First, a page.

Who is Truly Strong?

truly strongBy Irada Mirzamagomedova – Writer

Strength. Power. What comes to mind when we hear these words? Someone may imagine a muscular athlete with a stern face, while someone else may think of the power of a thought or a word.

So who, in your opinion, is truly strong? Is it someone who can bend iron rods or pull a truck on his own? Yes, such people are ‘strong’ in the physical sense of this word; we cannot argue over this. However, how can we identify a person with a strong spirit? Here intuition will be of no help as a person with a strong spirit can only be identified through his deeds and his words. Have you ever heard the statement: strong is not the one who beats, but the one who can tolerate the beating? It is a fact that no special talent is needed to hurt someone. However, helping another person or finding enough strength within oneself to refrain from replying to an offender in kind is something that is in decline today.

It is not always true that those who possess willpower – which characterizes them as a strong person – are able to live through the hard times and trials of life without collapsing and falling in the eyes of the society as well as close ones. Often, the reason behind all the troubles of a ‘strong’ person is his inability to accept his own weakness. Unwilling to admit this, such people swing from one extreme to another as they seek a way out of difficulties, making use of means which exceed the limits of morality and conscience. Today, we witness such cases in our society more and more often.

Who is the strong one today, according to the standards of society? Is it someone who has power, money, and beauty?

Translated from Latvian to English by Laila Brence

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The Dua that changed my World

dua(This was one of the entries received as part of the story writing competition 2014)

Making Duas was never important to me. I always used to think that since Allah (swt) knows what is in my heart, He will listen to me. Consequently, there was no conscious effort in my Salah or otherwise to make Dua during rain, or between Adhan and Iqamah, in prostration, after reciting Quran, after Fard Salah, on Friday, while travelling, before opening a fast or at the time of Tahajjud. However, my thinking and understanding of the Deen changed considerably after my new homecoming to Deen.

It was something magical and surreal. There was something divine about this change. It made me happy and satisfied. It completed me. It gave me an identity and put my aching heart, wandering mind and unrest soul at peace!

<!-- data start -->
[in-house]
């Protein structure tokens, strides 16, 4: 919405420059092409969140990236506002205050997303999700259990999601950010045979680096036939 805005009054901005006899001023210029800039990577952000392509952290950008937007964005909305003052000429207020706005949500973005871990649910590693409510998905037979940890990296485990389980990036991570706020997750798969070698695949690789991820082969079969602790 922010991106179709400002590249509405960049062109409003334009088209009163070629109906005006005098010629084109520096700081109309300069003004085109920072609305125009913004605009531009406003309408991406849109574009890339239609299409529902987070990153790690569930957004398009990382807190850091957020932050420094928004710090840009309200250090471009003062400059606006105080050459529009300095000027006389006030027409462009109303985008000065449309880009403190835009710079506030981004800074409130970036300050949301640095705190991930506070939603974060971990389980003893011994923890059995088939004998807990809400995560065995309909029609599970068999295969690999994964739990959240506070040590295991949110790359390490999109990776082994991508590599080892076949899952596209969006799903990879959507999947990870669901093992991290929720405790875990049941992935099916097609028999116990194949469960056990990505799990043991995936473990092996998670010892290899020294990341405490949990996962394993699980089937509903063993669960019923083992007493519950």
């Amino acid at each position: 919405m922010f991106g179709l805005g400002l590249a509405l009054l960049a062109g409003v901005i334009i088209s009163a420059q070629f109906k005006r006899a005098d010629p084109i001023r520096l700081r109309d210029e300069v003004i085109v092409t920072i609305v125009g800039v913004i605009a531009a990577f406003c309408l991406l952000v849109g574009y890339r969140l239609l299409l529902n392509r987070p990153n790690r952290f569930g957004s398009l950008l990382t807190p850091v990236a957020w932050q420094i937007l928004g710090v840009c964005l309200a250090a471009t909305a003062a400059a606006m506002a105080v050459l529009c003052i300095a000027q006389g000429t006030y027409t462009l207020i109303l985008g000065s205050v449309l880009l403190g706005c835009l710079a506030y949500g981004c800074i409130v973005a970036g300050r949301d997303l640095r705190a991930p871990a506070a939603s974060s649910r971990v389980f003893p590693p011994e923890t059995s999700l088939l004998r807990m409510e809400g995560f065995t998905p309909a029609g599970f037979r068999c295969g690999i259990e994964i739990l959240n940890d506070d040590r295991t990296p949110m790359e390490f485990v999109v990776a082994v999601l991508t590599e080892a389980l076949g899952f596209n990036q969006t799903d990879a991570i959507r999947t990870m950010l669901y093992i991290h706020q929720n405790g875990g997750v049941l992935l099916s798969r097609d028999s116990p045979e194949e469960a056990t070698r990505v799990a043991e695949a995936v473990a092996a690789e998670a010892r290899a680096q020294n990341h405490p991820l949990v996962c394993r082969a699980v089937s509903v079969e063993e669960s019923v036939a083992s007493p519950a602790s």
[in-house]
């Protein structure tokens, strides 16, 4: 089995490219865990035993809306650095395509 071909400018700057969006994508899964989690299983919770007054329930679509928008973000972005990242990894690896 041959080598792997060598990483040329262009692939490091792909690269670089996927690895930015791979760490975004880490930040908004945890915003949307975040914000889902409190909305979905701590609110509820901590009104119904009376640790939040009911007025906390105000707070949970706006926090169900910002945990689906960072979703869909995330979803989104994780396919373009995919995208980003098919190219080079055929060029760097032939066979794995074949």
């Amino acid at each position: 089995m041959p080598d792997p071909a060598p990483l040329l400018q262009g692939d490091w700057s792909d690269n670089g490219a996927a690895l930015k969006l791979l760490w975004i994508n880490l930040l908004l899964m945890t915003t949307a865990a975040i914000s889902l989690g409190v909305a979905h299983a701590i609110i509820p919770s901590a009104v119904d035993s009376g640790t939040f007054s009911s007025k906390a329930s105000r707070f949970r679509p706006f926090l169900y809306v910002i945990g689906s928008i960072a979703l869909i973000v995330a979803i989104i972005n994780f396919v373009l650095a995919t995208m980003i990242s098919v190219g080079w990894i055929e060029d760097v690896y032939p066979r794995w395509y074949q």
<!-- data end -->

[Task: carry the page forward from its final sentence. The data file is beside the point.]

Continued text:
My life took 360 degrees turn four years ago. A lecture at a friend’s house, followed by a few lectures at Markaz Al-Huda in Sharjah, and my heart gradually attached to the Deen.

It happened immediately after I realised that I had been wasting my life. I had surrounded myself only with things that would drift me away from the Deen, rather than bring closer. This realization was painful but satisfying. It put me to shame, but I was grateful to Allah (swt) that He opened up my mind to this reality.

The next big challenge was to remain steadfast upon the change. Guess what helped me to continuously come closer to Allah (swt), seek His pleasure, and increase the knowledge of Deen? The Duas, of course! My favourite Dua at that time and even today is: “Ya Muqqalib Al-Quloobi, Thabbit Qalbi, ‘Alaa Deenik.” (“O, turner of the hearts, make my heart steadfast upon your Deen.”) (Muslim)

I learnt some very meaningful Duas and started reciting them regularly, Alhamdulillah. Each one of it sounds more beautiful and meaningful, since now I make a conscious effort of learning the meaning in English and reciting the Dua in Arabic. Slowly and gradually, my misconception of the fact that Duas are not answered faded away, as I saw, in front of my eyes, my Duas being answered, irrespective of the language… one by one, Alhamdulillah!

Just like many of my sisters and brothers in Islam must have discovered the power of Dua, I too am discovering and enjoying it. In fact, sometimes a Dua that I have asked for is answered beautifully, and it leaves me awe struck and amazed. Sometimes the Duas are answered as I have asked, while at other times my Duas are in fact replaced by something better than I could never have imagined. I have been experiencing the miraculous beauty of the bond between the Creator and His servant getting stronger, Subhan’Allah!

To think of any single Dua that was answered is difficult for me at this point in time, because like I said, Allah (swt) has been so Merciful, Masha’Allah, that when He guided me to His Deen, He made ways of bringing me closer to Him, day by day. The recent Dua that I made, was answered in a manner I could have never imagined – I will share with you this beautiful incident.